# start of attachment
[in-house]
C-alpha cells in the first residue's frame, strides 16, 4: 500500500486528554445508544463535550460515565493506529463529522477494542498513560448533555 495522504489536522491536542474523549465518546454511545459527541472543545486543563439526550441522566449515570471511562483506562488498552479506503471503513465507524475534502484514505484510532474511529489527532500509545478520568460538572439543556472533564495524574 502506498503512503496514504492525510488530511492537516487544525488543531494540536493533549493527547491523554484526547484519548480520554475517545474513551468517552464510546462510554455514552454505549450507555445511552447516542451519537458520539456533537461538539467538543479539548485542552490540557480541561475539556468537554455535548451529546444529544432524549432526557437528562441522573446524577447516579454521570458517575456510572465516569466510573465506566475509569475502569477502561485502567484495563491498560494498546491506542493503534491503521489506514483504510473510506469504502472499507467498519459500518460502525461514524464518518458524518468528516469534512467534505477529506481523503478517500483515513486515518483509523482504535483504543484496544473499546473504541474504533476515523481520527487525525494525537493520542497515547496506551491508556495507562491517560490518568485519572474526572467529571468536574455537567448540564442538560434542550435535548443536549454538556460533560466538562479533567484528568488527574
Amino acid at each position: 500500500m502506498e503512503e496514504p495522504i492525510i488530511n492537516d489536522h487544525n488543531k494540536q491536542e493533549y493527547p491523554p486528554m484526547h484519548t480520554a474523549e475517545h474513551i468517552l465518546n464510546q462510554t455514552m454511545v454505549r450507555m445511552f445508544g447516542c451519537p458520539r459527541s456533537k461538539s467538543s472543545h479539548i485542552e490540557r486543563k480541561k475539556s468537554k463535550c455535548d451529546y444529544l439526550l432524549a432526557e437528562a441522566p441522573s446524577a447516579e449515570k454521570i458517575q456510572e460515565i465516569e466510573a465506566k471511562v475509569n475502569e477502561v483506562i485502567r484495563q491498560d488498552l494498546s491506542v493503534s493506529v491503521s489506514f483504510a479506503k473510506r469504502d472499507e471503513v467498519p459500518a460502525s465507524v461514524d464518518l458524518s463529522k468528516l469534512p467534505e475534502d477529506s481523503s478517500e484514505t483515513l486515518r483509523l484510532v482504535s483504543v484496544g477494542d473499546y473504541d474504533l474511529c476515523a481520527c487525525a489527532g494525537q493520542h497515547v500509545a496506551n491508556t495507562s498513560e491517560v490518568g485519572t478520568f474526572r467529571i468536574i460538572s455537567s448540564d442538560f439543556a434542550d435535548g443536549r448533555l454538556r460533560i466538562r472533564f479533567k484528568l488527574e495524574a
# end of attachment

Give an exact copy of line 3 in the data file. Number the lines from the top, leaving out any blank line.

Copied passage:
Amino acid at each position: 500500500m502506498e503512503e496514504p495522504i492525510i488530511n492537516d489536522h487544525n488543531k494540536q491536542e493533549y493527547p491523554p486528554m484526547h484519548t480520554a474523549e475517545h474513551i468517552l465518546n464510546q462510554t455514552m454511545v454505549r450507555m445511552f445508544g447516542c451519537p458520539r459527541s456533537k461538539s467538543s472543545h479539548i485542552e490540557r486543563k480541561k475539556s468537554k463535550c455535548d451529546y444529544l439526550l432524549a432526557e437528562a441522566p441522573s446524577a447516579e449515570k454521570i458517575q456510572e460515565i465516569e466510573a465506566k471511562v475509569n475502569e477502561v483506562i485502567r484495563q491498560d488498552l494498546s491506542v493503534s493506529v491503521s489506514f483504510a479506503k473510506r469504502d472499507e471503513v467498519p459500518a460502525s465507524v461514524d464518518l458524518s463529522k468528516l469534512p467534505e475534502d477529506s481523503s478517500e484514505t483515513l486515518r483509523l484510532v482504535s483504543v484496544g477494542d473499546y473504541d474504533l474511529c476515523a481520527c487525525a489527532g494525537q493520542h497515547v500509545a496506551n491508556t495507562s498513560e491517560v490518568g485519572t478520568f474526572r467529571i468536574i460538572s455537567s448540564d442538560f439543556a434542550d435535548g443536549r448533555l454538556r460533560i466538562r472533564f479533567k484528568l488527574e495524574a